Tim Towle 87
Current News
New Board of Governors & Designees

 The SYC Annual Meeting held November 21, 2021, via ZOOM resulted in elections and appointments as follows:

Officers:
Commodore: Jim Tompkins
Vice-Commodore: John Maddux
Secretary: Kendall Talley
Treasurer: Mark Marling
Governors:
At Large: Cheryl Basiotis
Property and Parks & Rec. Liaison: Mike Gorman
Legal Advisor: Eddie Penner
Social: Joshua Harsch
Designees:
Photography: Joshua Harsch
Videography: John Maddux & Irene Haws
Website: Mike Gorman

SYC members click here for the complete meeting minutes

Wanted: Pontoon Boat Trailer

The old SYC pontoon boat trailer was stolen earlier this year. So we are in need of another one. Please speak up if you are aware of anything that might work. Arrangements were made to rent the trailer in the photo and we used it to get the RC boat out of the water for this winter.

SYC Facility Upgrade Plans

SYC Site Plan

With 2021 being SYC's 80th year, plans are in-the-works for a major upgrade to club facilities to support future generations of local sailing enthusiasts and make room for new developments at Lake Shawnee.

Read more...

Forbes Weather
20.0°F - Partly Cloudy
Wind
North at 17.3 gusting to 25.3 mph
Wind Chill
5°F
Humidity
50%
Barometer
30.43in
At
3:53pm
Coming Events
Mark's Racing Blog
9/15/2013
How to Properly Pass Thru a Puff
The normal reaction to a puff while going upwind is to luff into it while keeping the sails strapped in tight. (It is what I have been practicing since I was 10 years old.) The theory is that you can make some distance to windward because you are pointing higher. The big downside of this is that (1)the boat looses speed as it turns, and (2)the sail loses power while operating at the much smaller angle of attack. Then you have to (3)regain the speed you lost by easing the sheet a little and bearing off a little after the puff passes. You can loose a lot of speed for little or no gain to windward.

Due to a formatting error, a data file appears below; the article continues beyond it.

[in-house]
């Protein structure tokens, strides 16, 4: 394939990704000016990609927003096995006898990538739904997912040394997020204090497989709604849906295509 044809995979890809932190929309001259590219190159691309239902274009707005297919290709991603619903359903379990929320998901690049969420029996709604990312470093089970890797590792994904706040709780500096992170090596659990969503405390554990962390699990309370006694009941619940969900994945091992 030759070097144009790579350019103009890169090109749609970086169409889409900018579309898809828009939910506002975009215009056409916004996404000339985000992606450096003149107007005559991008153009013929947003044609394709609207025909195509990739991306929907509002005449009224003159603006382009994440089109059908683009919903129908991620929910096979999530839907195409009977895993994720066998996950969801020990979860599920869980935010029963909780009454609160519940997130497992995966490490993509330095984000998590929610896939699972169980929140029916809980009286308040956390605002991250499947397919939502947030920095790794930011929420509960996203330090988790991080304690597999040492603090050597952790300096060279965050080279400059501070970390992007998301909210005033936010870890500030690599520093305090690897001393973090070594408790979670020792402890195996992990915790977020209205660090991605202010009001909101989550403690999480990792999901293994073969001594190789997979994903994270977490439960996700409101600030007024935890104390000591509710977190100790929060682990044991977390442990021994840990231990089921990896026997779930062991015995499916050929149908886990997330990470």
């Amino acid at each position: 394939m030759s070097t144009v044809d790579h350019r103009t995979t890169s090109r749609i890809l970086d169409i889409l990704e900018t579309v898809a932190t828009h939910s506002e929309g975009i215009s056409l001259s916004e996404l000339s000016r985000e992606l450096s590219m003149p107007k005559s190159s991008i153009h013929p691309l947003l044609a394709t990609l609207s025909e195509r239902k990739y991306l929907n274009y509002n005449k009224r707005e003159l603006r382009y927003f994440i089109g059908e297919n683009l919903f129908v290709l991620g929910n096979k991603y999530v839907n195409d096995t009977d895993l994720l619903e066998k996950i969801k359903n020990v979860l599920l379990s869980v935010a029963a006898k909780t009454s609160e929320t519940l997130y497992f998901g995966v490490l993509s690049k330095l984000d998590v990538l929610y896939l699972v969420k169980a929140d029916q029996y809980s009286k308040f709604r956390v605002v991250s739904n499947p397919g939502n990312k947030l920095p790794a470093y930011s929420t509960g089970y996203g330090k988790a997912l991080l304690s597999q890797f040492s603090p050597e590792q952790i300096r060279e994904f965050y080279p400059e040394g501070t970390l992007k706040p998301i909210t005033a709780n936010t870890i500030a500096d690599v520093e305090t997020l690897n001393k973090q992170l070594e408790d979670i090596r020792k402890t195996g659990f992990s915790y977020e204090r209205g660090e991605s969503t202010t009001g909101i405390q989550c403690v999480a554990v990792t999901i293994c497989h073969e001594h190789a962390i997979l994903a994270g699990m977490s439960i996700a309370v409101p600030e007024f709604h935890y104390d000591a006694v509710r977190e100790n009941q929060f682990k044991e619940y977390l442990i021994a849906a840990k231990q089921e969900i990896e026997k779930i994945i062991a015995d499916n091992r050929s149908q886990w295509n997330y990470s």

Here is a better way. You just skip the luffing up, then the heading down, Go straight to just easing the sheet. This works in both light and heavy winds.

When a puff hits, do this:
■ The sheet hand moves to leeward. (To depower the top of the sail.)
■ The tiller hand moves very slightly to leeward. (Maybe 2") (Because all puffs lift slightly.)
■ The body moves to windward. (To balance the boat.)

The boat will (1)not loose its speed by turning and (2)the sail will increase its drive while (3)reducing healing.

The basic routine is that, to stop the boat's healing, your two hands will start moving in the same direction as the masthead is moving, while your body will start moving in the other direction. Don't be surprised that once you have the feel for it, only relatively small hand movements will be necessary to keep the boat moving steadily and upright through a puff.

Try this in lighter winds to become used to it. Make the boat roll back and forth when you want it to. Move both hands simultaneously to leeward to make the boat roll more upright, and vice versa. Use small movements until you get the feel for it.

When you encounter puffs in really strong winds, stay hiked out, but do not luff into the gusts. Maintain your heading, and ease the sheet to keep the boat upright. The biggest difference between sailing in light winds, and in strong winds, is that in the lighter winds, the body moves while the sheet movement needed is small, while in the stronger winds, the body is already at full hike and the sheet movement needed becomes much greater. Try it, you'll like it!